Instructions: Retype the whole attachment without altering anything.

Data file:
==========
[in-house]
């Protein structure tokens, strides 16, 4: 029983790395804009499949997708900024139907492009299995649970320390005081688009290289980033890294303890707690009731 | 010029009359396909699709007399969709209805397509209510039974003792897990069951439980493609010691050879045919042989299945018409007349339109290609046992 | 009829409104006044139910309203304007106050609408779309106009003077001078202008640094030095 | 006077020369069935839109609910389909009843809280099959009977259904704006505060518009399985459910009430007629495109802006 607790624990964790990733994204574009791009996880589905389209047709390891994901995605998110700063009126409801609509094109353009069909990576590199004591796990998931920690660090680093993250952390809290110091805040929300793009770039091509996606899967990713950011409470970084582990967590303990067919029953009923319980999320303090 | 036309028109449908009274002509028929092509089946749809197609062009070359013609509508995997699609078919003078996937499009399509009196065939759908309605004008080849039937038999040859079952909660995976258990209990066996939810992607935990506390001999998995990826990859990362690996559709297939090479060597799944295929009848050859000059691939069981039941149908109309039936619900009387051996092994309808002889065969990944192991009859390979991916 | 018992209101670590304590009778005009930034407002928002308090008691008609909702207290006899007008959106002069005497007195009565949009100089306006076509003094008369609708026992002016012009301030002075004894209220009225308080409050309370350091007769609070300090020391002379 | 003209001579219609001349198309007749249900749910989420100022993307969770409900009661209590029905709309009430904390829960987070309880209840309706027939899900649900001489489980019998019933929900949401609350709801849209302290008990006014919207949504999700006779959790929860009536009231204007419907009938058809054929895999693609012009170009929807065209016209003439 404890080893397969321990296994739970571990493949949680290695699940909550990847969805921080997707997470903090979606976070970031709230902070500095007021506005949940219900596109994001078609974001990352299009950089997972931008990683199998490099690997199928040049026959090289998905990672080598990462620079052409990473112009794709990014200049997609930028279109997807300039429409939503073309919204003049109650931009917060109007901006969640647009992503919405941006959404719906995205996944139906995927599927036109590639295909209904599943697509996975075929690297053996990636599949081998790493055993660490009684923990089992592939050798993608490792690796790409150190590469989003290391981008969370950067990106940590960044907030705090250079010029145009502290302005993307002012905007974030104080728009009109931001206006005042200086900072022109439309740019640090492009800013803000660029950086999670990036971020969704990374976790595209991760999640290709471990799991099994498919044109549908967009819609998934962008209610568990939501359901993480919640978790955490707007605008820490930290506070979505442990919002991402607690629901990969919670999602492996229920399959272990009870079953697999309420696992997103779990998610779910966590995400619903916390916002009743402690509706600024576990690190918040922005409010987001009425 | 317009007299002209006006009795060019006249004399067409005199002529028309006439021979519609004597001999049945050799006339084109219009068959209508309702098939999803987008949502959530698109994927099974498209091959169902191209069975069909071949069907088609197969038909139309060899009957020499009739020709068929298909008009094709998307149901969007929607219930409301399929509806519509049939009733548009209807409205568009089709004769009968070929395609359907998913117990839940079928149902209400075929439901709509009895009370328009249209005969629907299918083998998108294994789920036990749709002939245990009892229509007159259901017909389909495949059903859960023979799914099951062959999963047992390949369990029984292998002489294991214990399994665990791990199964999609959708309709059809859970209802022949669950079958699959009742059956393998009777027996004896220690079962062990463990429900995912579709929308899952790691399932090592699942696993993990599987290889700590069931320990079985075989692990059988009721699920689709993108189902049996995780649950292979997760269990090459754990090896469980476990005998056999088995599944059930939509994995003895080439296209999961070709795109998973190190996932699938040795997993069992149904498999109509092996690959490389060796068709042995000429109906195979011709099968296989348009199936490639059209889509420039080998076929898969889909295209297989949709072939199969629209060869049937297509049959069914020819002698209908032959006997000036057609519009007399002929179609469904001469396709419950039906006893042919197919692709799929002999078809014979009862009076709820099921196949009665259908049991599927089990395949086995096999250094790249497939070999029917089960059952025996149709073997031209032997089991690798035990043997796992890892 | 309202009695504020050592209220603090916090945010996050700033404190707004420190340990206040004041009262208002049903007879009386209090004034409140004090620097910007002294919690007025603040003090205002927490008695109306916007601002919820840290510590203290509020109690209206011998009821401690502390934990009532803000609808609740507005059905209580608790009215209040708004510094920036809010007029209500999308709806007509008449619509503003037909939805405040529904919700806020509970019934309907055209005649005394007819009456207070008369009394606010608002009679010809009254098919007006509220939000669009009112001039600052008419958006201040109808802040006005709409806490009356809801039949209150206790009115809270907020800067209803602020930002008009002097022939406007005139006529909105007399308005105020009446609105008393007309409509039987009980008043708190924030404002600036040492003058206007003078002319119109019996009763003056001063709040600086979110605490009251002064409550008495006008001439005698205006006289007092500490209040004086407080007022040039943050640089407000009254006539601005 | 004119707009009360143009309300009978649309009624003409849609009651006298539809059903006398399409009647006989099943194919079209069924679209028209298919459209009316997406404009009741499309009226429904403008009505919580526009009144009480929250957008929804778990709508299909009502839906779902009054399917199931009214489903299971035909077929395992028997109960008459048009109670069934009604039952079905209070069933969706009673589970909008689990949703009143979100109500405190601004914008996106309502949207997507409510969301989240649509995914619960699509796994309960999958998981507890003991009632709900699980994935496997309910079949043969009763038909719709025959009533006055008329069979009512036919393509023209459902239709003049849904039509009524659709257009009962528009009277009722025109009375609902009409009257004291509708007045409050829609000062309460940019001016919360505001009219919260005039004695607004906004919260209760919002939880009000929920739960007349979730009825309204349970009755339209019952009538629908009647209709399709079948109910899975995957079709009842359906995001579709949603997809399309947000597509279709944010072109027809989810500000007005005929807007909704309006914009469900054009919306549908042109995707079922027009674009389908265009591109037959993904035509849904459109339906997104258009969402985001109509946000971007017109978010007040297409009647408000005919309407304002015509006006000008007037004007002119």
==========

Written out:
[in-house]
């Protein structure tokens, strides 16, 4: 029983790395804009499949997708900024139907492009299995649970320390005081688009290289980033890294303890707690009731 | 010029009359396909699709007399969709209805397509209510039974003792897990069951439980493609010691050879045919042989299945018409007349339109290609046992 | 009829409104006044139910309203304007106050609408779309106009003077001078202008640094030095 | 006077020369069935839109609910389909009843809280099959009977259904704006505060518009399985459910009430007629495109802006 607790624990964790990733994204574009791009996880589905389209047709390891994901995605998110700063009126409801609509094109353009069909990576590199004591796990998931920690660090680093993250952390809290110091805040929300793009770039091509996606899967990713950011409470970084582990967590303990067919029953009923319980999320303090 | 036309028109449908009274002509028929092509089946749809197609062009070359013609509508995997699609078919003078996937499009399509009196065939759908309605004008080849039937038999040859079952909660995976258990209990066996939810992607935990506390001999998995990826990859990362690996559709297939090479060597799944295929009848050859000059691939069981039941149908109309039936619900009387051996092994309808002889065969990944192991009859390979991916 | 018992209101670590304590009778005009930034407002928002308090008691008609909702207290006899007008959106002069005497007195009565949009100089306006076509003094008369609708026992002016012009301030002075004894209220009225308080409050309370350091007769609070300090020391002379 | 003209001579219609001349198309007749249900749910989420100022993307969770409900009661209590029905709309009430904390829960987070309880209840309706027939899900649900001489489980019998019933929900949401609350709801849209302290008990006014919207949504999700006779959790929860009536009231204007419907009938058809054929895999693609012009170009929807065209016209003439 404890080893397969321990296994739970571990493949949680290695699940909550990847969805921080997707997470903090979606976070970031709230902070500095007021506005949940219900596109994001078609974001990352299009950089997972931008990683199998490099690997199928040049026959090289998905990672080598990462620079052409990473112009794709990014200049997609930028279109997807300039429409939503073309919204003049109650931009917060109007901006969640647009992503919405941006959404719906995205996944139906995927599927036109590639295909209904599943697509996975075929690297053996990636599949081998790493055993660490009684923990089992592939050798993608490792690796790409150190590469989003290391981008969370950067990106940590960044907030705090250079010029145009502290302005993307002012905007974030104080728009009109931001206006005042200086900072022109439309740019640090492009800013803000660029950086999670990036971020969704990374976790595209991760999640290709471990799991099994498919044109549908967009819609998934962008209610568990939501359901993480919640978790955490707007605008820490930290506070979505442990919002991402607690629901990969919670999602492996229920399959272990009870079953697999309420696992997103779990998610779910966590995400619903916390916002009743402690509706600024576990690190918040922005409010987001009425 | 317009007299002209006006009795060019006249004399067409005199002529028309006439021979519609004597001999049945050799006339084109219009068959209508309702098939999803987008949502959530698109994927099974498209091959169902191209069975069909071949069907088609197969038909139309060899009957020499009739020709068929298909008009094709998307149901969007929607219930409301399929509806519509049939009733548009209807409205568009089709004769009968070929395609359907998913117990839940079928149902209400075929439901709509009895009370328009249209005969629907299918083998998108294994789920036990749709002939245990009892229509007159259901017909389909495949059903859960023979799914099951062959999963047992390949369990029984292998002489294991214990399994665990791990199964999609959708309709059809859970209802022949669950079958699959009742059956393998009777027996004896220690079962062990463990429900995912579709929308899952790691399932090592699942696993993990599987290889700590069931320990079985075989692990059988009721699920689709993108189902049996995780649950292979997760269990090459754990090896469980476990005998056999088995599944059930939509994995003895080439296209999961070709795109998973190190996932699938040795997993069992149904498999109509092996690959490389060796068709042995000429109906195979011709099968296989348009199936490639059209889509420039080998076929898969889909295209297989949709072939199969629209060869049937297509049959069914020819002698209908032959006997000036057609519009007399002929179609469904001469396709419950039906006893042919197919692709799929002999078809014979009862009076709820099921196949009665259908049991599927089990395949086995096999250094790249497939070999029917089960059952025996149709073997031209032997089991690798035990043997796992890892 | 309202009695504020050592209220603090916090945010996050700033404190707004420190340990206040004041009262208002049903007879009386209090004034409140004090620097910007002294919690007025603040003090205002927490008695109306916007601002919820840290510590203290509020109690209206011998009821401690502390934990009532803000609808609740507005059905209580608790009215209040708004510094920036809010007029209500999308709806007509008449619509503003037909939805405040529904919700806020509970019934309907055209005649005394007819009456207070008369009394606010608002009679010809009254098919007006509220939000669009009112001039600052008419958006201040109808802040006005709409806490009356809801039949209150206790009115809270907020800067209803602020930002008009002097022939406007005139006529909105007399308005105020009446609105008393007309409509039987009980008043708190924030404002600036040492003058206007003078002319119109019996009763003056001063709040600086979110605490009251002064409550008495006008001439005698205006006289007092500490209040004086407080007022040039943050640089407000009254006539601005 | 004119707009009360143009309300009978649309009624003409849609009651006298539809059903006398399409009647006989099943194919079209069924679209028209298919459209009316997406404009009741499309009226429904403008009505919580526009009144009480929250957008929804778990709508299909009502839906779902009054399917199931009214489903299971035909077929395992028997109960008459048009109670069934009604039952079905209070069933969706009673589970909008689990949703009143979100109500405190601004914008996106309502949207997507409510969301989240649509995914619960699509796994309960999958998981507890003991009632709900699980994935496997309910079949043969009763038909719709025959009533006055008329069979009512036919393509023209459902239709003049849904039509009524659709257009009962528009009277009722025109009375609902009409009257004291509708007045409050829609000062309460940019001016919360505001009219919260005039004695607004906004919260209760919002939880009000929920739960007349979730009825309204349970009755339209019952009538629908009647209709399709079948109910899975995957079709009842359906995001579709949603997809399309947000597509279709944010072109027809989810500000007005005929807007909704309006914009469900054009919306549908042109995707079922027009674009389908265009591109037959993904035509849904459109339906997104258009969402985001109509946000971007017109978010007040297409009647408000005919309407304002015509006006000008007037004007002119």